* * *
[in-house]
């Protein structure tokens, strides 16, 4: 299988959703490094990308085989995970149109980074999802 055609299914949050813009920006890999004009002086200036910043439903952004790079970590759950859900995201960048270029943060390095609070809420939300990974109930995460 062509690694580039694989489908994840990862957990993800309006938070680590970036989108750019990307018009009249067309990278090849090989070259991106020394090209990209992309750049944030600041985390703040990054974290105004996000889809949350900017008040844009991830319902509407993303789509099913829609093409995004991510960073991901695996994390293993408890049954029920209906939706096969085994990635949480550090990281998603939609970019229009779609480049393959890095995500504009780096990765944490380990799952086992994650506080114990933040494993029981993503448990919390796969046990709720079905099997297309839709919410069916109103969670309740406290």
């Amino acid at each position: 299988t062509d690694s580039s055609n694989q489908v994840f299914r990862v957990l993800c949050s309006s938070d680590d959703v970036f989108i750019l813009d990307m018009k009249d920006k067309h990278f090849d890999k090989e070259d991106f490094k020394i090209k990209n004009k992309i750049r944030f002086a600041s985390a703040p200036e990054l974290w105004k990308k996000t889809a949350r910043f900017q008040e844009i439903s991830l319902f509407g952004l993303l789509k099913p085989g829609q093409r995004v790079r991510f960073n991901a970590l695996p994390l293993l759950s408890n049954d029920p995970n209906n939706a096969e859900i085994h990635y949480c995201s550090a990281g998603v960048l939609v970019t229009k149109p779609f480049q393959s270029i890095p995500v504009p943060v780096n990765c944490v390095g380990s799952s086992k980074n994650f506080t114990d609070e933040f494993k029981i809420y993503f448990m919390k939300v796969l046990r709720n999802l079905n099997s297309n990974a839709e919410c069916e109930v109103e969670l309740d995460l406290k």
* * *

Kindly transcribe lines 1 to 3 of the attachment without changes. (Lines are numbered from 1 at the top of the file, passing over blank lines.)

[in-house]
């Protein structure tokens, strides 16, 4: 299988959703490094990308085989995970149109980074999802 055609299914949050813009920006890999004009002086200036910043439903952004790079970590759950859900995201960048270029943060390095609070809420939300990974109930995460 062509690694580039694989489908994840990862957990993800309006938070680590970036989108750019990307018009009249067309990278090849090989070259991106020394090209990209992309750049944030600041985390703040990054974290105004996000889809949350900017008040844009991830319902509407993303789509099913829609093409995004991510960073991901695996994390293993408890049954029920209906939706096969085994990635949480550090990281998603939609970019229009779609480049393959890095995500504009780096990765944490380990799952086992994650506080114990933040494993029981993503448990919390796969046990709720079905099997297309839709919410069916109103969670309740406290």
């Amino acid at each position: 299988t062509d690694s580039s055609n694989q489908v994840f299914r990862v957990l993800c949050s309006s938070d680590d959703v970036f989108i750019l813009d990307m018009k009249d920006k067309h990278f090849d890999k090989e070259d991106f490094k020394i090209k990209n004009k992309i750049r944030f002086a600041s985390a703040p200036e990054l974290w105004k990308k996000t889809a949350r910043f900017q008040e844009i439903s991830l319902f509407g952004l993303l789509k099913p085989g829609q093409r995004v790079r991510f960073n991901a970590l695996p994390l293993l759950s408890n049954d029920p995970n209906n939706a096969e859900i085994h990635y949480c995201s550090a990281g998603v960048l939609v970019t229009k149109p779609f480049q393959s270029i890095p995500v504009p943060v780096n990765c944490v390095g380990s799952s086992k980074n994650f506080t114990d609070e933040f494993k029981i809420y993503f448990m919390k939300v796969l046990r709720n999802l079905n099997s297309n990974a839709e919410c069916e109930v109103e969670l309740d995460l406290k």